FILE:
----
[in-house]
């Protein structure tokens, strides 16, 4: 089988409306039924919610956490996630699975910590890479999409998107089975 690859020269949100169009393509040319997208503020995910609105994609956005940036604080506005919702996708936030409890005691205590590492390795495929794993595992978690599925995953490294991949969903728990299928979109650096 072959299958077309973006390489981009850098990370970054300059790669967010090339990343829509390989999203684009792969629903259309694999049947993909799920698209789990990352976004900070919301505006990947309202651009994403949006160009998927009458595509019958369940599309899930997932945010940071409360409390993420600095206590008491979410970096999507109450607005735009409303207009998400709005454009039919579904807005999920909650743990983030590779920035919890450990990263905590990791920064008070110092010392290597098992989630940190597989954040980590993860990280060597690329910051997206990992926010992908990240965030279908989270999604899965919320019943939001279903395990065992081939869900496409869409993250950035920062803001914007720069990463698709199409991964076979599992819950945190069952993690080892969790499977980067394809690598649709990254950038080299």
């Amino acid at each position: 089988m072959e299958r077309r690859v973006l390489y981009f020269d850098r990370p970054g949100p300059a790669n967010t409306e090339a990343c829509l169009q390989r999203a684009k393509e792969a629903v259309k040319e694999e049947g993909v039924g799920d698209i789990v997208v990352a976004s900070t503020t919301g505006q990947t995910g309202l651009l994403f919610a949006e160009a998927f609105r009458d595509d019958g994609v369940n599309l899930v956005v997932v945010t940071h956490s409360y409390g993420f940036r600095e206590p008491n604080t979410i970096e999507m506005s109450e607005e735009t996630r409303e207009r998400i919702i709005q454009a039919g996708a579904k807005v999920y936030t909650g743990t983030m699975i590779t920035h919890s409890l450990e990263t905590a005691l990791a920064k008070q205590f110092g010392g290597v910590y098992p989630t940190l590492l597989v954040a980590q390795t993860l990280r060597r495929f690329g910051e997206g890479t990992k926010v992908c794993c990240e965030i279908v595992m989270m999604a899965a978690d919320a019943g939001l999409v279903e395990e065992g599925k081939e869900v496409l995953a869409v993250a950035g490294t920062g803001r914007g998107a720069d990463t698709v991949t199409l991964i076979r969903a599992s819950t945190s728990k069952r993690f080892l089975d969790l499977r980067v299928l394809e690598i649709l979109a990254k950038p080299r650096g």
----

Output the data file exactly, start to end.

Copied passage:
[in-house]
């Protein structure tokens, strides 16, 4: 089988409306039924919610956490996630699975910590890479999409998107089975 690859020269949100169009393509040319997208503020995910609105994609956005940036604080506005919702996708936030409890005691205590590492390795495929794993595992978690599925995953490294991949969903728990299928979109650096 072959299958077309973006390489981009850098990370970054300059790669967010090339990343829509390989999203684009792969629903259309694999049947993909799920698209789990990352976004900070919301505006990947309202651009994403949006160009998927009458595509019958369940599309899930997932945010940071409360409390993420600095206590008491979410970096999507109450607005735009409303207009998400709005454009039919579904807005999920909650743990983030590779920035919890450990990263905590990791920064008070110092010392290597098992989630940190597989954040980590993860990280060597690329910051997206990992926010992908990240965030279908989270999604899965919320019943939001279903395990065992081939869900496409869409993250950035920062803001914007720069990463698709199409991964076979599992819950945190069952993690080892969790499977980067394809690598649709990254950038080299």
């Amino acid at each position: 089988m072959e299958r077309r690859v973006l390489y981009f020269d850098r990370p970054g949100p300059a790669n967010t409306e090339a990343c829509l169009q390989r999203a684009k393509e792969a629903v259309k040319e694999e049947g993909v039924g799920d698209i789990v997208v990352a976004s900070t503020t919301g505006q990947t995910g309202l651009l994403f919610a949006e160009a998927f609105r009458d595509d019958g994609v369940n599309l899930v956005v997932v945010t940071h956490s409360y409390g993420f940036r600095e206590p008491n604080t979410i970096e999507m506005s109450e607005e735009t996630r409303e207009r998400i919702i709005q454009a039919g996708a579904k807005v999920y936030t909650g743990t983030m699975i590779t920035h919890s409890l450990e990263t905590a005691l990791a920064k008070q205590f110092g010392g290597v910590y098992p989630t940190l590492l597989v954040a980590q390795t993860l990280r060597r495929f690329g910051e997206g890479t990992k926010v992908c794993c990240e965030i279908v595992m989270m999604a899965a978690d919320a019943g939001l999409v279903e395990e065992g599925k081939e869900v496409l995953a869409v993250a950035g490294t920062g803001r914007g998107a720069d990463t698709v991949t199409l991964i076979r969903a599992s819950t945190s728990k069952r993690f080892l089975d969790l499977r980067v299928l394809e690598i649709l979109a990254k950038p080299r650096g």